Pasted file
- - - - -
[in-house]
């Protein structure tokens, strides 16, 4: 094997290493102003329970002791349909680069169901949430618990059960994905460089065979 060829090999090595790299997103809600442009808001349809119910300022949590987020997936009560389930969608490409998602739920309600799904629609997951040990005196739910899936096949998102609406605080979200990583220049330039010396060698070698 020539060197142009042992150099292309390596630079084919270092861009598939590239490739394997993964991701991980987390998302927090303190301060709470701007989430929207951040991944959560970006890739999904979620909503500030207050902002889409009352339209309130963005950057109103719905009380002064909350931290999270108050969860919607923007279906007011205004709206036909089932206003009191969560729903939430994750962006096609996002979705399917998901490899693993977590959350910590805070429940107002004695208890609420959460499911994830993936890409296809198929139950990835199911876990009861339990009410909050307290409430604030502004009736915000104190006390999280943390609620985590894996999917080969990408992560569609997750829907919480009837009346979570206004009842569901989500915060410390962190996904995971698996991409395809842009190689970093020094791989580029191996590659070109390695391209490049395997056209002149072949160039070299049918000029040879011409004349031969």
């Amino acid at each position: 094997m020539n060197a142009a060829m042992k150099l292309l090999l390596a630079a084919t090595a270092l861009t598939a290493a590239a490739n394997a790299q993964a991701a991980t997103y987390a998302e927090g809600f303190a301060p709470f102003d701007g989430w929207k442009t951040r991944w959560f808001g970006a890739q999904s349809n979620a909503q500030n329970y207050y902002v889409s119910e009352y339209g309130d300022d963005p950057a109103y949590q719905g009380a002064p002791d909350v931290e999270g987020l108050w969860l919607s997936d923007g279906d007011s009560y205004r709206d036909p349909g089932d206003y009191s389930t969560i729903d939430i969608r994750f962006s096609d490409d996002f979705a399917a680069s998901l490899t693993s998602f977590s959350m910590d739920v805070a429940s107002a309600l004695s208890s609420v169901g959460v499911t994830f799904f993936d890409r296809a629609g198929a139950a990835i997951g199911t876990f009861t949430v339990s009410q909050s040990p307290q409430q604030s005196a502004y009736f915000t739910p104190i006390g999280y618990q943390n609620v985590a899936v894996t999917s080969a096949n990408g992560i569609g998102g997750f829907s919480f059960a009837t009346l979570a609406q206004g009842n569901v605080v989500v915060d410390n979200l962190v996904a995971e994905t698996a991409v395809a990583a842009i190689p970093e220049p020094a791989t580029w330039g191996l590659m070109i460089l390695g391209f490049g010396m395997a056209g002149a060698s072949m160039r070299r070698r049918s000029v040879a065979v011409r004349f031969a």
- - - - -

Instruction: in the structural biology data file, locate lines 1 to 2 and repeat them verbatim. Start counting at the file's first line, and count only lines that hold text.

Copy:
[in-house]
């Protein structure tokens, strides 16, 4: 094997290493102003329970002791349909680069169901949430618990059960994905460089065979 060829090999090595790299997103809600442009808001349809119910300022949590987020997936009560389930969608490409998602739920309600799904629609997951040990005196739910899936096949998102609406605080979200990583220049330039010396060698070698 020539060197142009042992150099292309390596630079084919270092861009598939590239490739394997993964991701991980987390998302927090303190301060709470701007989430929207951040991944959560970006890739999904979620909503500030207050902002889409009352339209309130963005950057109103719905009380002064909350931290999270108050969860919607923007279906007011205004709206036909089932206003009191969560729903939430994750962006096609996002979705399917998901490899693993977590959350910590805070429940107002004695208890609420959460499911994830993936890409296809198929139950990835199911876990009861339990009410909050307290409430604030502004009736915000104190006390999280943390609620985590894996999917080969990408992560569609997750829907919480009837009346979570206004009842569901989500915060410390962190996904995971698996991409395809842009190689970093020094791989580029191996590659070109390695391209490049395997056209002149072949160039070299049918000029040879011409004349031969």